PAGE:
Bailey Boy

Here’s an update on my Bailey. I got him on January 8th and have only ridden him twice since then. As most people know, the mid-atlantic and northeast have been brutally attacked by Mother Nature. This has been an ongoing battle for months now. She has won.

You can read about my first ride on Bailey here. My second ride wasn’t anything to write home about. I literally put a bridle on him and rode bareback in the lower barn. This barn is a square with stalls on both the in and outside of the aisle. Therefore, there’s a nice path that goes in a circle. You could probably canter around it on a really small pony. For the bigger horses, we’ve used it for walking and light trotting during the winter. I pulled off Bailey’s blanket, grabbed my helmet, got a leg up from my mom, and off we went. All we did was walk around.

Here's Bailey just hanging out.

Here’s Bailey just hanging out.

Bailey was a little confused at first, and wondered why we weren’t going out of the barn, but he plodded happily along. We worked on some connection and bending, and Bailey seemed content to comply. We did that for about 20 minutes before I got bored. But at least it was time in the saddle (minus the saddle).

Me with my friend's horse, Lady Love. She just moved to the farm where Bailey currently resides.

Me with my friend’s horse, Lady Love. She just moved to the farm where Bailey currently resides.

I’ve been using these few weeks, however, to get to know Bailey as best I can. I’ve gone over a few times each week (he’s not at my farm yet) and brought him in for grooming sessions (he stands perfectly) and shovel animal crackers (his favorite treat) down his throat. It’s been a good arrangement for both of us. We had our first farrier visit a few weeks ago, and my farrier (who is also my neighbor), proclaimed that Bailey was the best behaved out of all our horses. Yay!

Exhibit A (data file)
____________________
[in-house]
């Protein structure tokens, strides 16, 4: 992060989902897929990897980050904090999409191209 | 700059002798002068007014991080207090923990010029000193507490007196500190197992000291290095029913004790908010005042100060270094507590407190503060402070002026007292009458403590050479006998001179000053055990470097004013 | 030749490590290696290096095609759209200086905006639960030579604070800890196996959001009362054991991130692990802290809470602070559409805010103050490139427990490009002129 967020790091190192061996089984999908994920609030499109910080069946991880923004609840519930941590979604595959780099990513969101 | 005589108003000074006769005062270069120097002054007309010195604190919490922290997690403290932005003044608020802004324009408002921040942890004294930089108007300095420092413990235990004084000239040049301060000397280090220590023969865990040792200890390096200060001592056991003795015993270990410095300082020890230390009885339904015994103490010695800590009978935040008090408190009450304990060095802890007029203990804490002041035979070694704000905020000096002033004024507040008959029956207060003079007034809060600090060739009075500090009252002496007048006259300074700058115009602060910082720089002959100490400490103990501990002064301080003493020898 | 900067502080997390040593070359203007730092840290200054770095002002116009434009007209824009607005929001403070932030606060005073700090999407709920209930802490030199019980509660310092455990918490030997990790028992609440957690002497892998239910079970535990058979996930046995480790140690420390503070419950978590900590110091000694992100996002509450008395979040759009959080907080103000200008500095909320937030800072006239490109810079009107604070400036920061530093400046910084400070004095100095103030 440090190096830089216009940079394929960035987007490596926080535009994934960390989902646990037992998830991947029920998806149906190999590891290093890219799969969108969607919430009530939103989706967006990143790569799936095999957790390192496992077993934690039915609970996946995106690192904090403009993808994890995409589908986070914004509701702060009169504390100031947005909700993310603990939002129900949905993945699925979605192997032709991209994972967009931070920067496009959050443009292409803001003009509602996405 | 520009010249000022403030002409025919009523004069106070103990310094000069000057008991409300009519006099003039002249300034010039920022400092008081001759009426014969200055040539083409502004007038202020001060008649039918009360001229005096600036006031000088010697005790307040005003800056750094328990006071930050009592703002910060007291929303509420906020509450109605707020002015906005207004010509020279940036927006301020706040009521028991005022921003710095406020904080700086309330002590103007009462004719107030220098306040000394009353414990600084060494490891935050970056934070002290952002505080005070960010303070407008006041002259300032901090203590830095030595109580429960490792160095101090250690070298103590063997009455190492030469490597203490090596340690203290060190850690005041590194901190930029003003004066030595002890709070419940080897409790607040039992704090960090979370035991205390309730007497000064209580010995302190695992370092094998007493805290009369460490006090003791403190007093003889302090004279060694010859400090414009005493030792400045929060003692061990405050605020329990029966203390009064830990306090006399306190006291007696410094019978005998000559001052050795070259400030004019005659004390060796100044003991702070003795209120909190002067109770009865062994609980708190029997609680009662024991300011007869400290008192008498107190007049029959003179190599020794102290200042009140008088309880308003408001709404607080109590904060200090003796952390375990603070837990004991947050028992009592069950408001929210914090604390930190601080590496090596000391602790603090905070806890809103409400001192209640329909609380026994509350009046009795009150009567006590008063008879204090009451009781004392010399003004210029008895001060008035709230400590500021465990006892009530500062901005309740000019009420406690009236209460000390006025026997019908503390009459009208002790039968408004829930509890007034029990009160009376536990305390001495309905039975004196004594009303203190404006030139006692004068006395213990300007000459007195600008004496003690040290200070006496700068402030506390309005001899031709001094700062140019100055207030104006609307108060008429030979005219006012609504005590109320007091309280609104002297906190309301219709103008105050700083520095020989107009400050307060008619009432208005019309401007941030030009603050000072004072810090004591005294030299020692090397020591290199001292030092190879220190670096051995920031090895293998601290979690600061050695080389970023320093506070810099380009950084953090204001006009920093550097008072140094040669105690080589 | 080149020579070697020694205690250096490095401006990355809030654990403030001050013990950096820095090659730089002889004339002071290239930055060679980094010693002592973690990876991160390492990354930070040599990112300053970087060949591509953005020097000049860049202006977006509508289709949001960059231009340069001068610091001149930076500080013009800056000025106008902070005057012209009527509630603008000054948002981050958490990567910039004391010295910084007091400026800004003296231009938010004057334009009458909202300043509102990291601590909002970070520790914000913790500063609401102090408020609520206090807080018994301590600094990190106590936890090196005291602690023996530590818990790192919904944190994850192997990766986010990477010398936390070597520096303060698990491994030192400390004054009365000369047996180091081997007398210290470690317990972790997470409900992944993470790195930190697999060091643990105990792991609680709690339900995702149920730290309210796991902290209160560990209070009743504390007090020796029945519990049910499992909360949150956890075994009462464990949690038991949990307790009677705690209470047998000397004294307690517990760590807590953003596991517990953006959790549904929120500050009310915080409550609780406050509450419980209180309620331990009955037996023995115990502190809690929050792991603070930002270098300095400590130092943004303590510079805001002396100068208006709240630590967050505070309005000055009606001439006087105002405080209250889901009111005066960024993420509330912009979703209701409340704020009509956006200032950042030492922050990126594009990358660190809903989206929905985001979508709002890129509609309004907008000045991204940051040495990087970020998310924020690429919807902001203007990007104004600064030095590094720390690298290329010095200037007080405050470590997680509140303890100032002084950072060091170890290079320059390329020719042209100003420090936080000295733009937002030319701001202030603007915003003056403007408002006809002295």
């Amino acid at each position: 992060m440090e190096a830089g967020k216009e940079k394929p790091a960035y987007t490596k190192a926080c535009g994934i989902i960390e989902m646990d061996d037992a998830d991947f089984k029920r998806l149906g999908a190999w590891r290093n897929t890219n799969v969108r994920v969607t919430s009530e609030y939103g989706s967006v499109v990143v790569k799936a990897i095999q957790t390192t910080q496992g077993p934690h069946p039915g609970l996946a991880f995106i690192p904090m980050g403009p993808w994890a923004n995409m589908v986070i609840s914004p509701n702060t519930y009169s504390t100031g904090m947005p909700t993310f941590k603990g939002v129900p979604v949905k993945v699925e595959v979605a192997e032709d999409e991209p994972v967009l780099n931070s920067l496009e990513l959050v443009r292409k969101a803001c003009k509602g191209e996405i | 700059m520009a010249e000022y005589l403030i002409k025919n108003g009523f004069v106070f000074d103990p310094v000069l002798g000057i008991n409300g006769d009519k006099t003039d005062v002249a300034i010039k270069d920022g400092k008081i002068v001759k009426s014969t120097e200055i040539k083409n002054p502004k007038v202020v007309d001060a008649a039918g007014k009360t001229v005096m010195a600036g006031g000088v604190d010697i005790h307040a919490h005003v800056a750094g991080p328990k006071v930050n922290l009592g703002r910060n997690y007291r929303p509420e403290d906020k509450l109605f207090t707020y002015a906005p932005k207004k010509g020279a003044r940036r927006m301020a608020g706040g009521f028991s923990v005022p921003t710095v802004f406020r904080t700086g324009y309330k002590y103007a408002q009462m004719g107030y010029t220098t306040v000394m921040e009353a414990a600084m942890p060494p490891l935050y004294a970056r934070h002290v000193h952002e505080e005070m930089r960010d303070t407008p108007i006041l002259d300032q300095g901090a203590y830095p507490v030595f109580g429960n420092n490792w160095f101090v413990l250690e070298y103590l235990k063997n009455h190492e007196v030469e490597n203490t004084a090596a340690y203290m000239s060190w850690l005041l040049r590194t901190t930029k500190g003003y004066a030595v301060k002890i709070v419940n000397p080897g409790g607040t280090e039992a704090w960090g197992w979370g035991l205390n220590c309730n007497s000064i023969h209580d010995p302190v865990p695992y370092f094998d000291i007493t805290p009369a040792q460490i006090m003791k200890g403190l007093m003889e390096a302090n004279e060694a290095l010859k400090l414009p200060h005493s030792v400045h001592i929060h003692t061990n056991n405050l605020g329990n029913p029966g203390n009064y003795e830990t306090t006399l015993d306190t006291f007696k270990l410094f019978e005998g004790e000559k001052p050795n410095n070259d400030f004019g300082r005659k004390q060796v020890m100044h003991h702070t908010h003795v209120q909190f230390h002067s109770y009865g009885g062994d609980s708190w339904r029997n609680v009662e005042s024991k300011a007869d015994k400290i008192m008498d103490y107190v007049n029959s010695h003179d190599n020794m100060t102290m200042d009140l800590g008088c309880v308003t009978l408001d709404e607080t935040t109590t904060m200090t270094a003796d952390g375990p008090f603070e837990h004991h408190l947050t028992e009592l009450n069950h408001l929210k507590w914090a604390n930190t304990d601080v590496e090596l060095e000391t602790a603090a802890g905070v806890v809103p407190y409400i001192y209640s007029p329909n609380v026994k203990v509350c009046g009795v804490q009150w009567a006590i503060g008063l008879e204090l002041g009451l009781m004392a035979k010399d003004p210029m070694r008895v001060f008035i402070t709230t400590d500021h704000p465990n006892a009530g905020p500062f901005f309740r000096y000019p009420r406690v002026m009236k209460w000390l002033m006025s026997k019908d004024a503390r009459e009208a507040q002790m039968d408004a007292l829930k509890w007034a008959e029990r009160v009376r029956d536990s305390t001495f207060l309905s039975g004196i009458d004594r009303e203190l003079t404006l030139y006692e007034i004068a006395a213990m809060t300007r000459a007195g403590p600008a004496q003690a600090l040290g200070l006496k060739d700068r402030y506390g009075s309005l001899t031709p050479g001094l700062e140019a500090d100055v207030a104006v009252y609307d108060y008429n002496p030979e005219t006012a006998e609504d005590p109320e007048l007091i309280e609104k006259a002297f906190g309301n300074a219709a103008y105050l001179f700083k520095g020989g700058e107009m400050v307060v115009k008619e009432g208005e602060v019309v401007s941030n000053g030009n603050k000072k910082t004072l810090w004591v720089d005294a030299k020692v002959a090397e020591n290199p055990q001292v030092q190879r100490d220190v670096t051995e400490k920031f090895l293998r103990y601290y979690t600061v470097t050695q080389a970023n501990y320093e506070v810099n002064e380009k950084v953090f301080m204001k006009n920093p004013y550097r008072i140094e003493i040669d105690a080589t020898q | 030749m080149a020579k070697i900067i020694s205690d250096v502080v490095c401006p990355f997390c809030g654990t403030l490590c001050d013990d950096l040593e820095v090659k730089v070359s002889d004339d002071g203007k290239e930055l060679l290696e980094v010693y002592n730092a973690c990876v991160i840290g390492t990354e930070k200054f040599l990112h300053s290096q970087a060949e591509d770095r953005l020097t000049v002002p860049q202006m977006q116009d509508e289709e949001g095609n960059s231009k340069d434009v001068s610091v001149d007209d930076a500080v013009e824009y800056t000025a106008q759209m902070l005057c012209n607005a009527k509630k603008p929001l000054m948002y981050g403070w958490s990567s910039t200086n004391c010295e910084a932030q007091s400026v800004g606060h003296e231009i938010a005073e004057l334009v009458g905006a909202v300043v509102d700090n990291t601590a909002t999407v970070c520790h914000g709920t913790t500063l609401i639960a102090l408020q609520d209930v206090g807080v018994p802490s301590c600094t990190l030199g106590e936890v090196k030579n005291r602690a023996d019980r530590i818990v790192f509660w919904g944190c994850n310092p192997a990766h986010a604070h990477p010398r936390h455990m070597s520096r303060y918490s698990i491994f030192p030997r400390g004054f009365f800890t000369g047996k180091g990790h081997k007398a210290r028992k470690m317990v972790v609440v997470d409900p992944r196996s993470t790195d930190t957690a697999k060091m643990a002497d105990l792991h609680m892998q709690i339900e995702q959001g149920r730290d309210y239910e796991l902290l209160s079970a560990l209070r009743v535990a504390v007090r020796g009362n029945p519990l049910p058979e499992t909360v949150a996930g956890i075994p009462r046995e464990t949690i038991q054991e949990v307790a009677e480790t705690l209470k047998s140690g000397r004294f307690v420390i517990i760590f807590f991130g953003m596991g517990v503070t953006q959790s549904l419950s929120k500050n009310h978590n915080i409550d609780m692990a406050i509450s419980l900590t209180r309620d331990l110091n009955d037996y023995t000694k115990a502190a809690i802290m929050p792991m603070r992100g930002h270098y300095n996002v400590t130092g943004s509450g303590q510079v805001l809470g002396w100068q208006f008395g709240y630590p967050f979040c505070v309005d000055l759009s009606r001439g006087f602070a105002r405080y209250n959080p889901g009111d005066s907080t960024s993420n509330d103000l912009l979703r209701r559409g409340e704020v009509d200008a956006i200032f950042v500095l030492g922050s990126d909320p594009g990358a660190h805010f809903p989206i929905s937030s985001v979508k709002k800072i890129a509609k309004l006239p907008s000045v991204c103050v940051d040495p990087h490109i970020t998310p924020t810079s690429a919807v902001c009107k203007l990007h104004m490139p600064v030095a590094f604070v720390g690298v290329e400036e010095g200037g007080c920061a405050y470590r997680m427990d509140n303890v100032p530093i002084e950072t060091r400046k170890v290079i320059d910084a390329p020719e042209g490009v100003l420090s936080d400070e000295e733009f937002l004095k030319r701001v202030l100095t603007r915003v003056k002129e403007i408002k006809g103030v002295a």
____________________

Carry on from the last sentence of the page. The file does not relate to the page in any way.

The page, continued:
His leading manners are impeccable. Unlike Misty, I can lead him without a chain over his nose. To this day with Misty, if I lead her anywhere (or when the vet/farrier come), I have to have the chain over her nose or else she acts like a goof. The chain lets her know that I’m not fooling around. Bailey’s previous owner said that she never used a chain on his nose – ever. Imagine – a well-behaved horse! But she’s right – Bailey is perfectly content to walk alongside me like a gentleman, no matter where I take him. His lead rope doesn’t even have a chain on it. So nice!

It’s getting to be late February now, so time is on my side. Winter is waning. I know we could still get hit with crappy weather for a few more weeks, but March and spring will be here before we know it. Hopefully I’ll have more exciting blog posts about…I don’t know…riding, in the near future.

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